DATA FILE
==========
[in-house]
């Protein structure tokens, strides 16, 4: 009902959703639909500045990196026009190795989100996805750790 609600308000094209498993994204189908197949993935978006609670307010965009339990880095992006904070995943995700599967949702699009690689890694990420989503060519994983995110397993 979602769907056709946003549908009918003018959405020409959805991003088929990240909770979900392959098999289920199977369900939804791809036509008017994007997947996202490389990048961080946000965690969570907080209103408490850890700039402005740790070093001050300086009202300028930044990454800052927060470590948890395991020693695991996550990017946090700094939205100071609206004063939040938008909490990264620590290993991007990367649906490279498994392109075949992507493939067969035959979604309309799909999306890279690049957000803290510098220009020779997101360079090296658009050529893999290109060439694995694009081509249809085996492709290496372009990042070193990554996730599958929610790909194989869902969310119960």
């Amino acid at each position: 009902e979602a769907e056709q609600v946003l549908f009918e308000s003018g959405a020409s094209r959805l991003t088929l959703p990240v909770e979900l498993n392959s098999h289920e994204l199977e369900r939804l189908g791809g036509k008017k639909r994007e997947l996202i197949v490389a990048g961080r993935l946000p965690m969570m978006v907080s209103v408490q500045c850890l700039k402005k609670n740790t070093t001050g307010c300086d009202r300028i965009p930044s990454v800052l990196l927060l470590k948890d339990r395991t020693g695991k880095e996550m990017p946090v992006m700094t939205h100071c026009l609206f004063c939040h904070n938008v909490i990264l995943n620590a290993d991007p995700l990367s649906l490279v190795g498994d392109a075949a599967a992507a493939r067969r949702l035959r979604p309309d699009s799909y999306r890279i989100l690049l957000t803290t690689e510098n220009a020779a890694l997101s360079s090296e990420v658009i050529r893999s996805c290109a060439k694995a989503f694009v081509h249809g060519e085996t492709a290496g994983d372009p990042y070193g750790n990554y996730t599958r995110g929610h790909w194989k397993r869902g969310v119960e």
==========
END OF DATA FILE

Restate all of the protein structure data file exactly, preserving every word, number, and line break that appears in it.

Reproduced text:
[in-house]
């Protein structure tokens, strides 16, 4: 009902959703639909500045990196026009190795989100996805750790 609600308000094209498993994204189908197949993935978006609670307010965009339990880095992006904070995943995700599967949702699009690689890694990420989503060519994983995110397993 979602769907056709946003549908009918003018959405020409959805991003088929990240909770979900392959098999289920199977369900939804791809036509008017994007997947996202490389990048961080946000965690969570907080209103408490850890700039402005740790070093001050300086009202300028930044990454800052927060470590948890395991020693695991996550990017946090700094939205100071609206004063939040938008909490990264620590290993991007990367649906490279498994392109075949992507493939067969035959979604309309799909999306890279690049957000803290510098220009020779997101360079090296658009050529893999290109060439694995694009081509249809085996492709290496372009990042070193990554996730599958929610790909194989869902969310119960």
């Amino acid at each position: 009902e979602a769907e056709q609600v946003l549908f009918e308000s003018g959405a020409s094209r959805l991003t088929l959703p990240v909770e979900l498993n392959s098999h289920e994204l199977e369900r939804l189908g791809g036509k008017k639909r994007e997947l996202i197949v490389a990048g961080r993935l946000p965690m969570m978006v907080s209103v408490q500045c850890l700039k402005k609670n740790t070093t001050g307010c300086d009202r300028i965009p930044s990454v800052l990196l927060l470590k948890d339990r395991t020693g695991k880095e996550m990017p946090v992006m700094t939205h100071c026009l609206f004063c939040h904070n938008v909490i990264l995943n620590a290993d991007p995700l990367s649906l490279v190795g498994d392109a075949a599967a992507a493939r067969r949702l035959r979604p309309d699009s799909y999306r890279i989100l690049l957000t803290t690689e510098n220009a020779a890694l997101s360079s090296e990420v658009i050529r893999s996805c290109a060439k694995a989503f694009v081509h249809g060519e085996t492709a290496g994983d372009p990042y070193g750790n990554y996730t599958r995110g929610h790909w194989k397993r869902g969310v119960e």